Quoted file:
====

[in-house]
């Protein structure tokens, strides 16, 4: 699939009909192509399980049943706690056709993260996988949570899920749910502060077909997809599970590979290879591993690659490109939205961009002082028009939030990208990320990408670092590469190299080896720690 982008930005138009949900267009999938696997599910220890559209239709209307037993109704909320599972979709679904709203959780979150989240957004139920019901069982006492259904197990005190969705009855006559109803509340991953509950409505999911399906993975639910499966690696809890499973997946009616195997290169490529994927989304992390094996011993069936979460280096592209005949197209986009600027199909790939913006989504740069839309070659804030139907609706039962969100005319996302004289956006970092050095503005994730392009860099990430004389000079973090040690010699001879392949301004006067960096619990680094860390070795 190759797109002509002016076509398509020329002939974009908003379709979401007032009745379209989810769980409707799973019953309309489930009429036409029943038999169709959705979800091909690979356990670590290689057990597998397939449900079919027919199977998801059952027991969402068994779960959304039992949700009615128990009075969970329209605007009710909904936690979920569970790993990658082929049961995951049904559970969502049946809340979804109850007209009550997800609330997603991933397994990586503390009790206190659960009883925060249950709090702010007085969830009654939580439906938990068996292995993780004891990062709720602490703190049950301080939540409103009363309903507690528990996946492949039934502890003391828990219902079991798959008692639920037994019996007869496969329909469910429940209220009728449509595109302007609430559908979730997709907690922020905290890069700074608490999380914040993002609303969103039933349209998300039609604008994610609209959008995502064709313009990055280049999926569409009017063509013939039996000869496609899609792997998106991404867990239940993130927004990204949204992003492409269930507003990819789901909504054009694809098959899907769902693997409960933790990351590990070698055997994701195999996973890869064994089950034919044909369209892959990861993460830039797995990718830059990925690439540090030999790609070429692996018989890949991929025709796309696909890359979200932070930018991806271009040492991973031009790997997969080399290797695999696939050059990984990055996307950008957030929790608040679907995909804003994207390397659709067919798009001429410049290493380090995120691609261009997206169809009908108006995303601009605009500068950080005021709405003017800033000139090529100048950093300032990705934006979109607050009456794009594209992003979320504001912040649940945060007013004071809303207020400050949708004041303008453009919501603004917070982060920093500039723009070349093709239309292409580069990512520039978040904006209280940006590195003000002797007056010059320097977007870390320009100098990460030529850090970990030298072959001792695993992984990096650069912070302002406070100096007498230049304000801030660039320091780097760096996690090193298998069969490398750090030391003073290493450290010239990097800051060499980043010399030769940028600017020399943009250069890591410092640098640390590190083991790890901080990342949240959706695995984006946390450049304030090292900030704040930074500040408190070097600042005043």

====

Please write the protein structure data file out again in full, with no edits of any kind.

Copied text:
[in-house]
């Protein structure tokens, strides 16, 4: 699939009909192509399980049943706690056709993260996988949570899920749910502060077909997809599970590979290879591993690659490109939205961009002082028009939030990208990320990408670092590469190299080896720690 982008930005138009949900267009999938696997599910220890559209239709209307037993109704909320599972979709679904709203959780979150989240957004139920019901069982006492259904197990005190969705009855006559109803509340991953509950409505999911399906993975639910499966690696809890499973997946009616195997290169490529994927989304992390094996011993069936979460280096592209005949197209986009600027199909790939913006989504740069839309070659804030139907609706039962969100005319996302004289956006970092050095503005994730392009860099990430004389000079973090040690010699001879392949301004006067960096619990680094860390070795 190759797109002509002016076509398509020329002939974009908003379709979401007032009745379209989810769980409707799973019953309309489930009429036409029943038999169709959705979800091909690979356990670590290689057990597998397939449900079919027919199977998801059952027991969402068994779960959304039992949700009615128990009075969970329209605007009710909904936690979920569970790993990658082929049961995951049904559970969502049946809340979804109850007209009550997800609330997603991933397994990586503390009790206190659960009883925060249950709090702010007085969830009654939580439906938990068996292995993780004891990062709720602490703190049950301080939540409103009363309903507690528990996946492949039934502890003391828990219902079991798959008692639920037994019996007869496969329909469910429940209220009728449509595109302007609430559908979730997709907690922020905290890069700074608490999380914040993002609303969103039933349209998300039609604008994610609209959008995502064709313009990055280049999926569409009017063509013939039996000869496609899609792997998106991404867990239940993130927004990204949204992003492409269930507003990819789901909504054009694809098959899907769902693997409960933790990351590990070698055997994701195999996973890869064994089950034919044909369209892959990861993460830039797995990718830059990925690439540090030999790609070429692996018989890949991929025709796309696909890359979200932070930018991806271009040492991973031009790997997969080399290797695999696939050059990984990055996307950008957030929790608040679907995909804003994207390397659709067919798009001429410049290493380090995120691609261009997206169809009908108006995303601009605009500068950080005021709405003017800033000139090529100048950093300032990705934006979109607050009456794009594209992003979320504001912040649940945060007013004071809303207020400050949708004041303008453009919501603004917070982060920093500039723009070349093709239309292409580069990512520039978040904006209280940006590195003000002797007056010059320097977007870390320009100098990460030529850090970990030298072959001792695993992984990096650069912070302002406070100096007498230049304000801030660039320091780097760096996690090193298998069969490398750090030391003073290493450290010239990097800051060499980043010399030769940028600017020399943009250069890591410092640098640390590190083991790890901080990342949240959706695995984006946390450049304030090292900030704040930074500040408190070097600042005043």